County cancels Irricana wildland firefighter project
Rocky View County Fire Services (RVCFS) announced on June 5 that the proposed Community Wildland Firefighter Pilot Program for Irricana has been cancelled due to a lack of interest by area residents.
The program was announced on April 30, following public criticism of RVCFS’ response to an April 2 structure fire at Township Road 264 and Range Road 262 that spread quickly to surrounding grasslands and threatened nearby homes.
“I am disappointed with the lack of response because I personally thought the program had merit and legs,” said Fire Chief Ken McMullen, adding it is especially disappointing after dedicating time and resources to develop the program. “But if the community is quick to complain but doesn’t step up, there’s not much more we can do.”
The full-day course was designed to explain the rules and regulations by which RVC firefighters must abide, as well as the gear required and the rationale for needing specific equipment. Once certified, the volunteers would have been able report to an incident commander at the scene of a wildland fire and participate in controlling the blaze.
McMullen said he understands that people have busy lives and may not have time to volunteer. However, he said he is frustrated that residents would criticize the work of volunteer firefighters and not make an effort themselves.
“They were certainly there to say they were unhappy, but not one stepped forward to assist,” he said. “We had 40 people attend each of the meetings that we held, and to have not one of those individuals step forward is very sad. Obviously, they are available because they showed up, so why would they not take the training to be of benefit to their own community?”
After the program was announced, RVCFS sent out a call for applications and held two meetings to allow the public and those with concerns to speak with firefighters or sign up for the program.
A minimum of 12 qualified applicants was required to get the program off the ground, and while 12 applications were received, they all came from outside Irricana’s response area.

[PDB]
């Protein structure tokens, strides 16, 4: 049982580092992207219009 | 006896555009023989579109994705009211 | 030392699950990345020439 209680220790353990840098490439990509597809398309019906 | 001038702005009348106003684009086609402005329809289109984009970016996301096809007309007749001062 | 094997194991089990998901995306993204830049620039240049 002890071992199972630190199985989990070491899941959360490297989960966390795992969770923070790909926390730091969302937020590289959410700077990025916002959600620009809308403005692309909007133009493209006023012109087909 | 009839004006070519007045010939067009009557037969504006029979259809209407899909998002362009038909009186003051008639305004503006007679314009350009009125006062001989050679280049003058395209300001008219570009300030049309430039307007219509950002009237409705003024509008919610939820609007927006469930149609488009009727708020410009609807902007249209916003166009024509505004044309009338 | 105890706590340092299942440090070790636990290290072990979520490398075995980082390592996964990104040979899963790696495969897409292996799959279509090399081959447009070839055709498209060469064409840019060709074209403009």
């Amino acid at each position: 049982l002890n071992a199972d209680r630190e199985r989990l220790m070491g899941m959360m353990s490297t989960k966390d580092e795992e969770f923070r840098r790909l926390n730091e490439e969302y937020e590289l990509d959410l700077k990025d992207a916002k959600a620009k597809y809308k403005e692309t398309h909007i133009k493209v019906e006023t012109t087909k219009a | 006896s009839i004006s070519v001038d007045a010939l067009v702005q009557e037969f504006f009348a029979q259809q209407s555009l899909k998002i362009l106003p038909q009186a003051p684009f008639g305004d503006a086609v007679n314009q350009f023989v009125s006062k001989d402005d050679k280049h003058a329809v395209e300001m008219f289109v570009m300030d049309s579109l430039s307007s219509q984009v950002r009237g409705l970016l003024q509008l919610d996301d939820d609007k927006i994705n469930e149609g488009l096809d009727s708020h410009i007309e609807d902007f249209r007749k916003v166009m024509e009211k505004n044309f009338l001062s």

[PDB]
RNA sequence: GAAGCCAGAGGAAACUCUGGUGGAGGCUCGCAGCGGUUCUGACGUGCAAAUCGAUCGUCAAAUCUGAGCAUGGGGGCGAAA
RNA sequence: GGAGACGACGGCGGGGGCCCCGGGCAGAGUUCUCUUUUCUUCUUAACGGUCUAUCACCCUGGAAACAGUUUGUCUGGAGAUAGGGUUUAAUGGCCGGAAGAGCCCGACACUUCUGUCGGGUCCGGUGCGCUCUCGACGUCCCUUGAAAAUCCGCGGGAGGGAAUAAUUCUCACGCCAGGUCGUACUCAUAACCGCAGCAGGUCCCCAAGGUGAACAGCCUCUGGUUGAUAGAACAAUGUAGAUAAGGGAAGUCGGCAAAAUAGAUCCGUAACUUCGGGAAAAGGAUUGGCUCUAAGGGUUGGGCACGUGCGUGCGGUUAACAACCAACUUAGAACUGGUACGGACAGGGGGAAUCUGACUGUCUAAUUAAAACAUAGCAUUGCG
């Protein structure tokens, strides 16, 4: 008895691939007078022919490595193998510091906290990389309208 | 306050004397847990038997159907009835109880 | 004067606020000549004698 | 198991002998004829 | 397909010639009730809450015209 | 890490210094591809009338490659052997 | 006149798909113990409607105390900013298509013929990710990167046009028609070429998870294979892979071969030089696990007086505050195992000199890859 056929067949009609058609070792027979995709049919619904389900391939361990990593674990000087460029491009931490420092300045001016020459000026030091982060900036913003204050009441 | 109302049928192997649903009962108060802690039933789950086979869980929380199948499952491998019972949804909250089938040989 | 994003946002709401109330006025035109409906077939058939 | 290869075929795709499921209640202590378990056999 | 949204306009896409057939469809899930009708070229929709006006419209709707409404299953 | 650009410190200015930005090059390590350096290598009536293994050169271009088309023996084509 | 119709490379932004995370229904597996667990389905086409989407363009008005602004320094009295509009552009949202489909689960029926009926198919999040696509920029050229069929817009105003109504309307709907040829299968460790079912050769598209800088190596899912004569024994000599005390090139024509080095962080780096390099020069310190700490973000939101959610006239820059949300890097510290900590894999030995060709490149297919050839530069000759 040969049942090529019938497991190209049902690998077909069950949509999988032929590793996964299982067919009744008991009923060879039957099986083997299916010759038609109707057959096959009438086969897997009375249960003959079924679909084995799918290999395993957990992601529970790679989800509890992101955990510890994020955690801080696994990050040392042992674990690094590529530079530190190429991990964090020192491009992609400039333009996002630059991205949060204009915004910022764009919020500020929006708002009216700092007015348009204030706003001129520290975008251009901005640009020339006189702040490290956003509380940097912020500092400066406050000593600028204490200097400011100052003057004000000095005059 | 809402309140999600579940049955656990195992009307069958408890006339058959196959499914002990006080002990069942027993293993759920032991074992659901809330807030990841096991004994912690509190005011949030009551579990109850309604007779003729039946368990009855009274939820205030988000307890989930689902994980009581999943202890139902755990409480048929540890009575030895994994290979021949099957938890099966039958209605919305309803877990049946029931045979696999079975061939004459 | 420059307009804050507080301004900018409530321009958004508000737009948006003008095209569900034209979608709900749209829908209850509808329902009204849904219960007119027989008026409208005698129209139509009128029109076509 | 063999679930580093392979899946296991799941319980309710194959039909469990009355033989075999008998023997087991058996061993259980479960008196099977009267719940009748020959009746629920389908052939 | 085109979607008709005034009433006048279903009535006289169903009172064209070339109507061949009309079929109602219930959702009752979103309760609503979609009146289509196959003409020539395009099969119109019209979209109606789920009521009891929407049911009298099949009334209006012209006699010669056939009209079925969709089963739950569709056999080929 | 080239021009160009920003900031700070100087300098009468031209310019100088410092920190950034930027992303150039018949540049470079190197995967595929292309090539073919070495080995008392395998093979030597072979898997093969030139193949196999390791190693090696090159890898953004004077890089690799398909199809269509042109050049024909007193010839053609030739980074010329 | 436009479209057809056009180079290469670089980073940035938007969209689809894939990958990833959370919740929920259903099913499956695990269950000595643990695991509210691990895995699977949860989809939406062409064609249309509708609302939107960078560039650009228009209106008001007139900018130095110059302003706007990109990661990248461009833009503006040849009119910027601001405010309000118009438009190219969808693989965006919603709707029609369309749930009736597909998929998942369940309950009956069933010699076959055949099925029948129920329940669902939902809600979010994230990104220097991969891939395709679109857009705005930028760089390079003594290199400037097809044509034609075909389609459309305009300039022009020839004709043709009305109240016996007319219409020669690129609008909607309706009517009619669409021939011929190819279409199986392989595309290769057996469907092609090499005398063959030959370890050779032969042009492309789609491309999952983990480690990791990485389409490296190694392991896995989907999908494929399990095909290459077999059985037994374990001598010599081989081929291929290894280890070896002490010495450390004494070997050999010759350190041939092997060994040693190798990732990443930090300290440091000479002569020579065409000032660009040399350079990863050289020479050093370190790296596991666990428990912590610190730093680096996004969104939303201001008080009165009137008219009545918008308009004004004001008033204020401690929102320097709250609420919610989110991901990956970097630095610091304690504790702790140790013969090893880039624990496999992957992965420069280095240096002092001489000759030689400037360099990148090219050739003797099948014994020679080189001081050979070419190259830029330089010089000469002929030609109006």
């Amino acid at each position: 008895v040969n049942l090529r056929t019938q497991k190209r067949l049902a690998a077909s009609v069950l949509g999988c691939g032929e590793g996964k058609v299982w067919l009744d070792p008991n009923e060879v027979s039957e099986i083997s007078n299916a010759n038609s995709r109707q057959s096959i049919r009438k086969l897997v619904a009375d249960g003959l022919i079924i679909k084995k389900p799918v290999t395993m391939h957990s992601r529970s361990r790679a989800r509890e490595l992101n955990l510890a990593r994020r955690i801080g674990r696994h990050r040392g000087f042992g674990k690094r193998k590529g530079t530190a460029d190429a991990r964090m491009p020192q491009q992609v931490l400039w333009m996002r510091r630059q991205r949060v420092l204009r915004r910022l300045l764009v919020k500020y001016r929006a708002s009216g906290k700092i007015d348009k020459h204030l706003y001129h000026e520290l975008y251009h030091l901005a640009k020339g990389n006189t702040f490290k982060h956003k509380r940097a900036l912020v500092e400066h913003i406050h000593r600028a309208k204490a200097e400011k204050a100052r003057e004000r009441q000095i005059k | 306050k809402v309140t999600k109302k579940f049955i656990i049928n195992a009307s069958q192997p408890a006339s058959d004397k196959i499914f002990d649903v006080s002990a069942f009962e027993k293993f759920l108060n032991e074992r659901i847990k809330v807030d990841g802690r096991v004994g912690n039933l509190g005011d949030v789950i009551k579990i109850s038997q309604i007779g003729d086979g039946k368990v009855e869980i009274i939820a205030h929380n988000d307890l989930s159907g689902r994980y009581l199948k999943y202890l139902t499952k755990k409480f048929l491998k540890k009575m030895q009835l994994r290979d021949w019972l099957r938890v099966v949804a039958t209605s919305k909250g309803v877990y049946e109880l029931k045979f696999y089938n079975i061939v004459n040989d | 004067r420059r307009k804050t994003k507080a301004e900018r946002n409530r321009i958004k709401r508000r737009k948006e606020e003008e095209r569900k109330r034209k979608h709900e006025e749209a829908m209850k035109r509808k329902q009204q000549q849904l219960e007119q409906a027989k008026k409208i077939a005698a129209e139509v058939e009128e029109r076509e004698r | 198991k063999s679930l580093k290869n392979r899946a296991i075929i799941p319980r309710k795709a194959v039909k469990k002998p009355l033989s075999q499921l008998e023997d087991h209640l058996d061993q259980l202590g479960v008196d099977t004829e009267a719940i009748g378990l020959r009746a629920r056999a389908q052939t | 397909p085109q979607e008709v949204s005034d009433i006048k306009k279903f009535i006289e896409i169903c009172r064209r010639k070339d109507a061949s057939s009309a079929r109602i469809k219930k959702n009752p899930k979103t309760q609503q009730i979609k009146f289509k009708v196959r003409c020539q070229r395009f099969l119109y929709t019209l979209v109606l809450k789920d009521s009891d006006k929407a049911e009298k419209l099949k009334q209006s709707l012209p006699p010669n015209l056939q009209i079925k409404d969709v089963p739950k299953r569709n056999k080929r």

“We received 11 applications from Airdrie and one from Crossfield, but the people who live (in Irricana) didn’t volunteer,” said McMullen.
“The problem with having people coming from Airdrie or Crossfield is that they’re 45 minutes away from attending, and when you give a grassfire 45 minutes, especially with wind, it becomes a moot point (if extra firefighters) attend or not.”
McMullen said several fire departments within the county use volunteers, adding that Redwood Meadows, Crossfield, Madden, Irricana and Langdon’s departments are comprised solely of volunteers.
“Towns aren’t what they used to be, with people commuting in and out,” he said.
“There are periods of time when we don’t have availability. The idea of this program was to help bridge that gap, to allow us to ensure we are not working with minimum crews, who have to provide multiple functions when they’re undermanned.”
McMullen said the lack of willing volunteers is also a problem for rural fire stations. He commended the men and women who give their time and risk their lives to ensure the safety of their neighbours.
“We understand the commitment and time required to be a volunteer firefighter, and I respect that and am appreciative of the fact that we have such great volunteers, who are highly underappreciated a lot of the time,” he said. “There is a lot of liability and risk for these people to go out and step into a working fire situation when they’re volunteers. For members of the public to do that, and risk anything at all, is amazing to me.”